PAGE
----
The Queens of the Pitch documentary, which follows the Blaugranes during their treble win, shows what it really takes to be an elite female athlete

When FC Barcelona were filming the first edition of ‘Matchday’, its behind-the-scenes docuseries, it almost ended in spectacular fashion.

Ernesto Valverde’s side had wrapped up the league title early, were in the final of the Copa del Rey and 3-0 up from the first leg of their Champions League semi-final tie with Liverpool.

However, an infamous collapse at Anfield and a surprise loss to Valencia scuppered hopes of the documentary becoming the story of an extraordinary treble-winning season.

“We were three games away from having probably the best football insider ever, and not because we were producing it, but because of the participation of the players,” Paco Latorre, director of Barca Studios, tells GOAL.

“We really had Lionel Messi on board, Gerard Pique on board, Luis Suarez on board, Sergio Busquets on board, Jordi Alba on board, Marc-Andre ter Stegen on board and one thing that is very important in this kind of content is that the protagonists make it their story.”

Take two, however, ended perfectly. Following the club’s women’s team throughout the 2020-21 season, Latorre and Barca Studios belatedly landed their treble.

Lluis Cortes’ team lost just one game on their way to the league title, beat Chelsea 4-0 in the Champions League final and came out on top in a six-goal thriller with Levante in the Copa de la Reina.

“We said they should record documentaries every year if they end like that!” Alexia Putellas, who won the Ballon d’Or for her efforts in Barca’s historic season, tells GOAL.

“Let them come all the time!”

‘Matchday: Queens of the Pitch’, which premiered on Barca TV on February 25, is a rarity in being a docuseries on a women’s football team.

It featured an all-female shooting crew and wasn’t something Barcelona consciously chose to do – it was simply a “very natural” next step after the first series.

It is naturally very different to its predecessor, too.

“You can imagine its not the same dealing with Messi or dealing with Alexia,” Latorre explains. “Dealing with Pique or dealing with Jenni [Hermoso]. They were much easier to deal with.

“Someone like Messi, someone like Suarez, someone like Pique, you can imagine theyve been in the spotlight for what, 15 years now?” he adds.

“They are too used to the cameras. The girls, they were much more authentic, original, natural. That was a big bonus.”

The idea of the club being one of the first to do this with its women’s team follows a theme it stands for, too. “It’s important, this line of being pioneers, having visions and sticking to them,” Latorre says.

When Barca made its women’s team fully professional in 2015, it was not the first, but it was several years ahead of many other clubs.

The commitment it has shown to the side in the past 10 years, too, has been exemplary and has started to bear fruit in recent seasons.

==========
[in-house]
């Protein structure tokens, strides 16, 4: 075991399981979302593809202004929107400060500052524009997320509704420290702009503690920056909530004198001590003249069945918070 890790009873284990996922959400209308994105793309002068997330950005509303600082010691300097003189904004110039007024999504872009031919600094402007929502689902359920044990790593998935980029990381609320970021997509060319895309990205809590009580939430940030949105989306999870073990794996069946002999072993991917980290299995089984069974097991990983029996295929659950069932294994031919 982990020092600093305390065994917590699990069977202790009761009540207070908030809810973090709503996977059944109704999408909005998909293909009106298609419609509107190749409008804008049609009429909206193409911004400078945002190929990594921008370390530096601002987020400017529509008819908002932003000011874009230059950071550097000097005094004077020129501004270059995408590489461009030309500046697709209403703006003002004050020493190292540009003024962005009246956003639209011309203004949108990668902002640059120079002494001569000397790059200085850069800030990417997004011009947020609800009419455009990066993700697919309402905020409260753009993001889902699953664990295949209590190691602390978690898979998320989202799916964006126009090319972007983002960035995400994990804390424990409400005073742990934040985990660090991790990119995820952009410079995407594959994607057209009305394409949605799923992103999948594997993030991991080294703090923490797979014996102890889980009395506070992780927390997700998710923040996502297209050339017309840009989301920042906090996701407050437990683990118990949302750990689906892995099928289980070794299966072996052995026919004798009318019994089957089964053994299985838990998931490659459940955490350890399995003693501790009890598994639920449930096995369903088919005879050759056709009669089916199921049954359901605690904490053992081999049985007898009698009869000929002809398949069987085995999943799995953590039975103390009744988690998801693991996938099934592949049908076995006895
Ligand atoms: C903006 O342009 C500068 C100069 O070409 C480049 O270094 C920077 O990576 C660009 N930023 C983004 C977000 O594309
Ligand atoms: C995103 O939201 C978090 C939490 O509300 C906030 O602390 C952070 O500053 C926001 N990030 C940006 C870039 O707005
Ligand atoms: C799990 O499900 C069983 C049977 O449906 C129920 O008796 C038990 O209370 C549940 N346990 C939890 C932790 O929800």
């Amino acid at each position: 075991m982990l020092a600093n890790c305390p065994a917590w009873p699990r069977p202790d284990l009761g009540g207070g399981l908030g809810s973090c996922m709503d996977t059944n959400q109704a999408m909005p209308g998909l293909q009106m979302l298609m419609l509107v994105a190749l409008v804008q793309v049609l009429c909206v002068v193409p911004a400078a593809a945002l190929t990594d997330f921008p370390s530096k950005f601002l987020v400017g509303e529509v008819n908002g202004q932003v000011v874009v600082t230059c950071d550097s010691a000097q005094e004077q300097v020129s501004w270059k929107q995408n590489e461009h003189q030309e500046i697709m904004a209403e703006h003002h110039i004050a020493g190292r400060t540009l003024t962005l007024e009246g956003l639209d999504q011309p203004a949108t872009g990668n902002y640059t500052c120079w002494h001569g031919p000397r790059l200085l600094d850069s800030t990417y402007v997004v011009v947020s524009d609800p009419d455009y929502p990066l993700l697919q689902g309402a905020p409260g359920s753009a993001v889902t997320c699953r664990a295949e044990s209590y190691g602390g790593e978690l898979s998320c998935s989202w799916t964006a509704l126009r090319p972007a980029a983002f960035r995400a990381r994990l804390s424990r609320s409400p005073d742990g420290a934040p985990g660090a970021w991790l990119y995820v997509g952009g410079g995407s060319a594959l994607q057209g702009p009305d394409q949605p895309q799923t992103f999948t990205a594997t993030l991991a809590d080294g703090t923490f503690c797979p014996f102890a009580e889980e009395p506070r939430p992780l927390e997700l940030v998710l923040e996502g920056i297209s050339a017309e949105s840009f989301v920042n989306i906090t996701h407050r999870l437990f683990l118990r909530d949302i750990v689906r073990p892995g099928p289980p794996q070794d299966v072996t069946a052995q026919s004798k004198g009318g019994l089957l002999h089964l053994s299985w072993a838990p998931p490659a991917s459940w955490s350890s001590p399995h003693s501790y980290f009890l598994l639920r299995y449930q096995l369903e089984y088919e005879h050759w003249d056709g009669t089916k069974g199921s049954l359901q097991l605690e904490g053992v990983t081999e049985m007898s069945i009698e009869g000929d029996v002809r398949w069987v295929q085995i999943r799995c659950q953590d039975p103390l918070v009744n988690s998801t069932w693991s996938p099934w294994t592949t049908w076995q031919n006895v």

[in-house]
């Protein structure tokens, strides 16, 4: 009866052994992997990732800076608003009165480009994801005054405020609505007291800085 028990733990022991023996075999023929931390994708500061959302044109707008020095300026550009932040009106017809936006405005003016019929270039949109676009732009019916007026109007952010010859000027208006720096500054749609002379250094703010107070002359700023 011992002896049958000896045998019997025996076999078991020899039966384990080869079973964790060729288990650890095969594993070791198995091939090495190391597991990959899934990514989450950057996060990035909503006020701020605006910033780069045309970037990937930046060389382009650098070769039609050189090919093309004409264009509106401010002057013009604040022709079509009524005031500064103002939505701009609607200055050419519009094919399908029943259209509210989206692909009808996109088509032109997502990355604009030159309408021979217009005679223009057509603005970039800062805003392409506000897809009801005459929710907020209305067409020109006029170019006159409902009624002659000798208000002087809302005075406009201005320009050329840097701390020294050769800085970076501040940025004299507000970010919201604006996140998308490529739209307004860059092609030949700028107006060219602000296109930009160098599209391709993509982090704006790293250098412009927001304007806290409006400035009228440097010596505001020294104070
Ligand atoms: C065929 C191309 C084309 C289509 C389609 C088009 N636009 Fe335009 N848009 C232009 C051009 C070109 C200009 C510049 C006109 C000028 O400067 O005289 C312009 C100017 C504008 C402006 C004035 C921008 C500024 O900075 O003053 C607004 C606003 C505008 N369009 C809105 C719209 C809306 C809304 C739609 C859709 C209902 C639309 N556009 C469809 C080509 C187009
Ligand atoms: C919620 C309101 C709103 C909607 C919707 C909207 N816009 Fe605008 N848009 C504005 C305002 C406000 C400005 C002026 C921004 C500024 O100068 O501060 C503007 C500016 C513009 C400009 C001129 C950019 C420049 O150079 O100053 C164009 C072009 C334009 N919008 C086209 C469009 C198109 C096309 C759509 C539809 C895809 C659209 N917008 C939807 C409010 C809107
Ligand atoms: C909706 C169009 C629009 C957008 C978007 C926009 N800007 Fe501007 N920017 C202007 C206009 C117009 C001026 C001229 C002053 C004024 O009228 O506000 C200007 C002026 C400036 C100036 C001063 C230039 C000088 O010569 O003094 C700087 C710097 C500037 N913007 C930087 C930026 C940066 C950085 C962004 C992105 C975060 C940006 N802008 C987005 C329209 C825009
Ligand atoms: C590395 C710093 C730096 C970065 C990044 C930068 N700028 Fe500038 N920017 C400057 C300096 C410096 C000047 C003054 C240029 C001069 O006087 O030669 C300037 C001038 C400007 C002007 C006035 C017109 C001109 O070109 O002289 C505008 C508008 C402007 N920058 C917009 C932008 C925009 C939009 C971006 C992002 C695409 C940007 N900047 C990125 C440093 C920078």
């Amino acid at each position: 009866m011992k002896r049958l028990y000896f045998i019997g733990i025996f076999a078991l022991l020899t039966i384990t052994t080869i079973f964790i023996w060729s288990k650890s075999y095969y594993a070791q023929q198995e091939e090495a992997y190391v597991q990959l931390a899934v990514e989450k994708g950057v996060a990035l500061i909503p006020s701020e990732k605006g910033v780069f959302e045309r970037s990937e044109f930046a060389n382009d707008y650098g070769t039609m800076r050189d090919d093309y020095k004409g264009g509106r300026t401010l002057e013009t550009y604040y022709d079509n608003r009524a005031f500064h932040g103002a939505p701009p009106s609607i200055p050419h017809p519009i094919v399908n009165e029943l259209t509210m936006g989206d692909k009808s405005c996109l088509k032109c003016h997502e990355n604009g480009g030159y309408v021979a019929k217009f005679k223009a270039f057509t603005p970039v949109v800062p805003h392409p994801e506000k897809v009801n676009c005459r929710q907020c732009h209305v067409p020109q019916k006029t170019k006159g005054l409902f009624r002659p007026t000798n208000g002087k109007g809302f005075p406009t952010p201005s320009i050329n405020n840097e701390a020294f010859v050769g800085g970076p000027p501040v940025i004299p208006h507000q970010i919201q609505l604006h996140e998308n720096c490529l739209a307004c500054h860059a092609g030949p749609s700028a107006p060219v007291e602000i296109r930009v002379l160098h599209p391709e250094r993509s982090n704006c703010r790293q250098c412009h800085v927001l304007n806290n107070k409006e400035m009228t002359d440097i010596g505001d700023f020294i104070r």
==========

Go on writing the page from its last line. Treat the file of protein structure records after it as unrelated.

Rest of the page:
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This success would not have come without the team’s pioneers, to whom the series pays tribute.

The first women’s game at Camp Nou came back in 1970 and that is one of the first topics touched upon in the series.

The stories of Melanie Serrano, the 32-year-old defender who has spent her whole career at Barca, and Vicky Losada, captain of the treble-winning team who had three spells with the club before leaving last summer, are showcased, too.

“It’s where we come from. She’s a player we can only thank for paving the way,” 24-year-old midfielder Aitana Bonmati says of Serrano in the first episode of the show.

“Without players like her, we wouldn’t be where we are now.”

Also featured in that same episode is one of the few setbacks that Barca experienced last season – the Spanish Super Cup defeat to Atletico Madrid.

That the documentary begins in disappointment but ends in success is something that Putellas believes “says a lot about the team we are”.

Throughout that journey, in this rare look inside an elite women’s football team, there are two main things that stand out.

“One is commitment, dedication,” Latorre says. “I think thats something that many people still dont realise when talking about womens football – how committed, how dedicated, how professional, how focused these girls are.

“There is still so much, sometimes, disrespect in thinking that this is just a bunch of girls who meet and then they call each other almost for Sundays game. Its not the case. Here you see proper professionalism.”

The other is what he describes as “the secret of success” – that this team is a family.

“You see that were a really connected team,” Barca winger Lieke Martens tells GOAL. “That we really help each other. That not everyone had a really good season.

“For example, one of the girls had an ACL injury. It wasnt easy, but we tried to help her off the pitch. She felt really connected. Its not easy when youre not with the team, but she still felt connected.

“I think youll see we had something special on the pitch last season, but also off the pitch.”

“You see it in that episode with Vicki and Emma,” Latorre adds, referring to Losada sharing a touching moment with her partner, former Arsenal goalkeeper Emma Byrne, in the stands after the UWCL final triumph.

“Its like a family enjoying together a very, very sweet moment. I think thats the secret of the success of the team and also something that we tried to portray.

“Thats also part of our success in the production in really conveying this spirit.”

Women’s football isn’t necessarily a regular feature of television or film, particularly when it comes to documentaries.

‘Queens of the Pitch’ is a rare example of a production that gives the audience the real insight into what it means to be an elite female athlete.

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